Who sues Trump, whom does Trump sue, and why? Of the 1,300 cases Bloomberg examined, most were over mundane complaints—a casino looking to recover a gambler’s debt, a patron at one of his businesses who slipped and fell. These certainly show that Trump is a grievance magnet, but they otherwise don’t lend much insight into his legal strategy. Set those aside and you’re left with 203 notable—if not always serious—cases involving Trump and his companies (collectively, we'll refer to them as Trump's cases).
Trump has been sued numerous times by unhappy condo buyers. And by Trump University students who felt they were duped. And by an actor who played the Phantom in the “Phantom of the Opera” over a canceled concert series. Trump has filed multiple lawsuits over alleged palm tree vandalism and twice sued over noise from airplanes flying near his flagship club, Mar-A-Lago in Palm Beach, Florida. He sued comedian Bill Maher over a $5-million wager. And he and his businesses have sued at least eight times to recoup royalties for licensing his name. Virtually no corner of his business has been spared from litigation.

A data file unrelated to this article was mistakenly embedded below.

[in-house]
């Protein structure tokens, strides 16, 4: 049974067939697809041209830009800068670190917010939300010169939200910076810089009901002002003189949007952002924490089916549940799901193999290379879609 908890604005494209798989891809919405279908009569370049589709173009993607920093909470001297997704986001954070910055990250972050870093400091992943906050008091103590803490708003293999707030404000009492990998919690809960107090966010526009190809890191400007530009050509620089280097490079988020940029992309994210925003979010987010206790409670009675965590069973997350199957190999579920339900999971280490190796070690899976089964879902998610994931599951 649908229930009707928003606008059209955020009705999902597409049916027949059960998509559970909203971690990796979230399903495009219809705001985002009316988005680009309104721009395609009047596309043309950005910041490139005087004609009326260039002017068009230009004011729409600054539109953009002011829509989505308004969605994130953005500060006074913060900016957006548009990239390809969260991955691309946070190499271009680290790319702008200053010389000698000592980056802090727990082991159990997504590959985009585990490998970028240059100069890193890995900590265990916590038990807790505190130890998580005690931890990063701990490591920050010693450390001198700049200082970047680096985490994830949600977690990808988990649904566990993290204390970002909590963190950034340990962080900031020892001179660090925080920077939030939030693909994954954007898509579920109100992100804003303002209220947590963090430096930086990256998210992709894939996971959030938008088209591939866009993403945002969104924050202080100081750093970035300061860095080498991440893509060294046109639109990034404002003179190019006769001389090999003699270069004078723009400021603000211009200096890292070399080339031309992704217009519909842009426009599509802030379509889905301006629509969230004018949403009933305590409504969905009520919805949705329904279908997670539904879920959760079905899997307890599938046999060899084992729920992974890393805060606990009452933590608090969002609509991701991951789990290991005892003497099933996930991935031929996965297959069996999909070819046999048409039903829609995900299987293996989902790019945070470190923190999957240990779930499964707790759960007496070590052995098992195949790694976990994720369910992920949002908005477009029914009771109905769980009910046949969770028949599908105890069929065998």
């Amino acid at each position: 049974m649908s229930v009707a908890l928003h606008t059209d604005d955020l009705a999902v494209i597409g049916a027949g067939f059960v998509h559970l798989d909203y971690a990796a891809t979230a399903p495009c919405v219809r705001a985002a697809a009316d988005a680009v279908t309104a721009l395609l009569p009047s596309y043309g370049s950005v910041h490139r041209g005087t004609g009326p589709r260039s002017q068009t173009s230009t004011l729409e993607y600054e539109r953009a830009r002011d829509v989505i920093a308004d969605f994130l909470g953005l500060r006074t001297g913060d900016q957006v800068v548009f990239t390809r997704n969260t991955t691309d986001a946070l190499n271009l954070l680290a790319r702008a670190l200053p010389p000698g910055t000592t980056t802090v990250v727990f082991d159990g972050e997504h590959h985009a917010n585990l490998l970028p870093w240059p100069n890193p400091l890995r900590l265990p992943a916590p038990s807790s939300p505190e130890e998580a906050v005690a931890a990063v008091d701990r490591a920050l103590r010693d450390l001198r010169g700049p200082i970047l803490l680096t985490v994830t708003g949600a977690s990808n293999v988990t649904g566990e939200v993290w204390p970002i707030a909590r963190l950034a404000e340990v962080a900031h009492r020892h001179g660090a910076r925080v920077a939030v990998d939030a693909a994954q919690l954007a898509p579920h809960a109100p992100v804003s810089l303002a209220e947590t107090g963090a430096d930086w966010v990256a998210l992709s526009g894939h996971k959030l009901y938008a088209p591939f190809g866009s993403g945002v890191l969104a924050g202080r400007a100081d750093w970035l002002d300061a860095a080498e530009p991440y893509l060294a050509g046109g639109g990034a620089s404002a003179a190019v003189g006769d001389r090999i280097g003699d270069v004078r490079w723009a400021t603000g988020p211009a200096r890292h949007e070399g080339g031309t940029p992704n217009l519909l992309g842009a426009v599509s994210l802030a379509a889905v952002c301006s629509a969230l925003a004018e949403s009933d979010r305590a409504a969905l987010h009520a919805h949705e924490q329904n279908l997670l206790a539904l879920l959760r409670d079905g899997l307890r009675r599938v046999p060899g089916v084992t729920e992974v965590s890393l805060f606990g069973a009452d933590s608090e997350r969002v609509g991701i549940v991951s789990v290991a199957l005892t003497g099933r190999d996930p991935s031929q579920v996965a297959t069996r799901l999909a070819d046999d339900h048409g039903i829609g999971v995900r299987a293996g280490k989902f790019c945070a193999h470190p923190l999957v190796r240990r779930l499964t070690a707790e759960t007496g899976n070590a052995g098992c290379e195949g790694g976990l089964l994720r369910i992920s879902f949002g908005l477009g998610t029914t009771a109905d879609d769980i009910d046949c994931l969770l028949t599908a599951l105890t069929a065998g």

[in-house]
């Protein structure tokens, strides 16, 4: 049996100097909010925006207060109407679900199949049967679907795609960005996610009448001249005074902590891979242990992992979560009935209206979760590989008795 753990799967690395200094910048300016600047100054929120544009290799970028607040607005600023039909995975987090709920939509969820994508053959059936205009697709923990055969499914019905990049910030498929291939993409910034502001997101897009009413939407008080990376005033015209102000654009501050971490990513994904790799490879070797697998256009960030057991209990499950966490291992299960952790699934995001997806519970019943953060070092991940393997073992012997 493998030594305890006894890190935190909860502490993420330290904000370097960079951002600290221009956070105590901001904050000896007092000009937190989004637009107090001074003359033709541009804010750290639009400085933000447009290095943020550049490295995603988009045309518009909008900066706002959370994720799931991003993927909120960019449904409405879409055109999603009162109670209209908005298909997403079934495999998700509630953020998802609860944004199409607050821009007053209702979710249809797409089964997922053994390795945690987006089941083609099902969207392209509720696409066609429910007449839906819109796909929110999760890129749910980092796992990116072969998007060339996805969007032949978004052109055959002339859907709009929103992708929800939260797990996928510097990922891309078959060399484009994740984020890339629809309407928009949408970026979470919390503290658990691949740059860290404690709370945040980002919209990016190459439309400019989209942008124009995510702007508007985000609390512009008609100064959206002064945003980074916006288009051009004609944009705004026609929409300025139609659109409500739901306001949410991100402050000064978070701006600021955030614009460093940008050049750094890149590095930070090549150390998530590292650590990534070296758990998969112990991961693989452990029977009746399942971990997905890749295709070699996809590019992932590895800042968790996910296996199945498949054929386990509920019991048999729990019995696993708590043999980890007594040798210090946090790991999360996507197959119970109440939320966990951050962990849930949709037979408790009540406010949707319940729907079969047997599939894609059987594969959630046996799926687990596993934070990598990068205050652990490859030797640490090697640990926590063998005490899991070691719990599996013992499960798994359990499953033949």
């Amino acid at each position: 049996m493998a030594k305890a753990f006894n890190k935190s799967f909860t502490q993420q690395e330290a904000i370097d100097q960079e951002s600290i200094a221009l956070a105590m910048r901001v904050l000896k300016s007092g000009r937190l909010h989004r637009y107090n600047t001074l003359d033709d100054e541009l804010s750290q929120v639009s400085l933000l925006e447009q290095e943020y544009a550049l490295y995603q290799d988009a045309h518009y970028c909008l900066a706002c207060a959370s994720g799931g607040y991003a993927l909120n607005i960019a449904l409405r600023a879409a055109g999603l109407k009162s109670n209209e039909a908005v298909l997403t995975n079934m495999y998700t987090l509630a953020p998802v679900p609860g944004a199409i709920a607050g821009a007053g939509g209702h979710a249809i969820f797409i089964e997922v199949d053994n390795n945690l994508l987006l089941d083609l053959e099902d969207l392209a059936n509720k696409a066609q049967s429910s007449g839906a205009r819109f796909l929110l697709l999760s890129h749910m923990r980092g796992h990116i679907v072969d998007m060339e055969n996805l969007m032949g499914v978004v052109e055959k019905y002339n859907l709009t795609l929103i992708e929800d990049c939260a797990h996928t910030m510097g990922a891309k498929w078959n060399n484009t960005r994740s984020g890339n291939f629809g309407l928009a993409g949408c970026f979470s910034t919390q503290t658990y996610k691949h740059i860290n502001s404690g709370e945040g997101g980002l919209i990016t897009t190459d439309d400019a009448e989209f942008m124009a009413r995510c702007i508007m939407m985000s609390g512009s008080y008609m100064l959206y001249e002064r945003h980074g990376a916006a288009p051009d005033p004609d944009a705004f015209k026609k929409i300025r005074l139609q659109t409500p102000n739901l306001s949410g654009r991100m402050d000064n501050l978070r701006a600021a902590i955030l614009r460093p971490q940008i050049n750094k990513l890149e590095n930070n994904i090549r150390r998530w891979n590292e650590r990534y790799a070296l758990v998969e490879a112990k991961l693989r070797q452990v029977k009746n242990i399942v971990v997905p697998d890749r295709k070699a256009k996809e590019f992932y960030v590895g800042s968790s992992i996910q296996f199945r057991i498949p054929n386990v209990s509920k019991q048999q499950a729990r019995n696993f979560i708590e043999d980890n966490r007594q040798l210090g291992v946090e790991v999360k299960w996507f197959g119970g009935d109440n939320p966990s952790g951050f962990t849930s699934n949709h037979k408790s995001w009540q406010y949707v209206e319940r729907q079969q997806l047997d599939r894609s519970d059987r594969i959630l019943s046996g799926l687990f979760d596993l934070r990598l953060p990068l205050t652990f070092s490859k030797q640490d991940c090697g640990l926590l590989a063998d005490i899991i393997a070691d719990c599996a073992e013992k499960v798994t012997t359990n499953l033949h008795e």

One of Trump’s main businesses involves licensing his name to real estate developments, including hotels and condo buildings. Many of the lawsuits were filed as the U.S. fell into recession in 2008 and the real estate industry was in turmoil. At least two Trump-branded projects went under, spurring lawsuits from dissatisfied condo buyers.
Legal battles over real estate deals make up about 45 percent of the lawsuits involving him and businesses. Many of the condo buyers who sued him said they bought units in buildings because of alleged shady sales tactics that led them to believe Trump had more at stake in the projects than just his name.